British Bryological Society Cumbria meeting 2016

It’s lovely to botanise with other people, especially if they are more experienced than me, as I find that I learn so much more through working with others than I do when I’m out on my own.  This was a very enjoyable weekend in west Cumbria.

On the Saturday the weather was foggy and it was mizzling, so we decided to be sensible and stick to obvious paths, tracks and riverbanks for our day on Lankrigg & Latterbarrow Moss, above Ennerdale Water.  We were rewarded with 72 species of bryophyte including sheets and sheets of Nardia scalaris, Marsupella emarginata and Diplophyllum albicans – common species, but nice to see them flourishing in obviously very favourable habitat.  Later, I found Odontoschisma sphagni and we saw Ptilidium ciliare and Riccardia chamedryfolia

I was also pleased to see Breutelia chrysocoma, one of my personal favourite mosses of boggy flushes, and Sphagnum teres, the apricot-coloured one, an interesting moss of slightly base-enriched flushes.  Species of the day was Polytrichum commune var perigoniale, a new vice-county record for Cumbria.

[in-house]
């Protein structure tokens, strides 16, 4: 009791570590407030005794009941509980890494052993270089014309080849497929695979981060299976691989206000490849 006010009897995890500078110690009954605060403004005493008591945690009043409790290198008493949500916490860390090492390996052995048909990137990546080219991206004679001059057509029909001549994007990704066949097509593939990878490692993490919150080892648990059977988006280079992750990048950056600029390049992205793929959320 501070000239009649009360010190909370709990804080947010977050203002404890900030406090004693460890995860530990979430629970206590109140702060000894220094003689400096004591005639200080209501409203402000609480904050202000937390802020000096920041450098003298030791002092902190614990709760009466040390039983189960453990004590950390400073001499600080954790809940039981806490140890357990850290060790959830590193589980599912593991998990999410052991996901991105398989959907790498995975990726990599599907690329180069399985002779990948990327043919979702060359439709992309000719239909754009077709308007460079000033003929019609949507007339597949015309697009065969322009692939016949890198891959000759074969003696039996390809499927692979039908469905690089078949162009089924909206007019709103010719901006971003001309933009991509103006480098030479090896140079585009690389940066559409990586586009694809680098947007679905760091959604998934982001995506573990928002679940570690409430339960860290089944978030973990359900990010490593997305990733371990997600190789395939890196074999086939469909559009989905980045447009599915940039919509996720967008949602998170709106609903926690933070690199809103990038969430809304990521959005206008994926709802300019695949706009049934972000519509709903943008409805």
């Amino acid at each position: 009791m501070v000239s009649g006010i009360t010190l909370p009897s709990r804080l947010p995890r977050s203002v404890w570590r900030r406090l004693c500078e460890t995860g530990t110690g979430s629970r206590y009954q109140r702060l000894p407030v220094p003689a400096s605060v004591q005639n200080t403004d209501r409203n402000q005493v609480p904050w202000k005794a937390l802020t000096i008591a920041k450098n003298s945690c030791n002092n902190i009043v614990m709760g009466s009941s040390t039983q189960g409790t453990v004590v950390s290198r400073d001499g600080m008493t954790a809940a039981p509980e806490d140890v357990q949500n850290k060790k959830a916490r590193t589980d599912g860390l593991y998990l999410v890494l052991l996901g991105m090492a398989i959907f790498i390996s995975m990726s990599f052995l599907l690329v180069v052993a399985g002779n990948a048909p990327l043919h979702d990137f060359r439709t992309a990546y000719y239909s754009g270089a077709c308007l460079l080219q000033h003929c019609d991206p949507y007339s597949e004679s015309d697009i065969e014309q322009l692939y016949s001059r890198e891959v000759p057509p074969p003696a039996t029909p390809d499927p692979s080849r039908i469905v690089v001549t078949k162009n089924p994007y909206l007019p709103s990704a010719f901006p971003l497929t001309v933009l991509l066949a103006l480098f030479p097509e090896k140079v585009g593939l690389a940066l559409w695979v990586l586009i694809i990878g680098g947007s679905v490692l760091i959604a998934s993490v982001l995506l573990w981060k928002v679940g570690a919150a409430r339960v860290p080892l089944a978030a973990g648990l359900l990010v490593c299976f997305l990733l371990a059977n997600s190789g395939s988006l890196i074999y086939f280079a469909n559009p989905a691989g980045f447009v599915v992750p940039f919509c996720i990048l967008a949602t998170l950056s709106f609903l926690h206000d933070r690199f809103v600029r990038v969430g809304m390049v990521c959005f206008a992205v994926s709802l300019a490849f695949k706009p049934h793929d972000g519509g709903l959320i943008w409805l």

On Sunday we explored woodland, streams and lake margin at the western end of Ennerdale Lake, with over 100 species recorded.  It really struck me how much richer the epiphyte flora is in this area compared to at home in Warrington.  The trees were festooned with mosses and liverworts, especially the tiny green chains of Lejeuneaceae, even on birch which are usually bereft of interesting epiphytes.  They were everywhere – the trees looked green from a distance and I thought at first that it was algae, but no – tiny chains interwoven covering the bark.  Even growing on top of other liverworts!  Very exciting.  I’m not going to pretend that I know what all of the species were, because I don’t, but I have got some to play with and hopefully identify in due course.  I think I have collected “fairy beads” Microlejeunea ulicina and here is the page from the BBS Field Guide, with scale so you can see how insanely small the plant is:

From the BBS Field  Guide

From the BBS Field Guide

I really enjoyed the weekend; thanks to our group leaders Liz Kungu and John O’Reilly.


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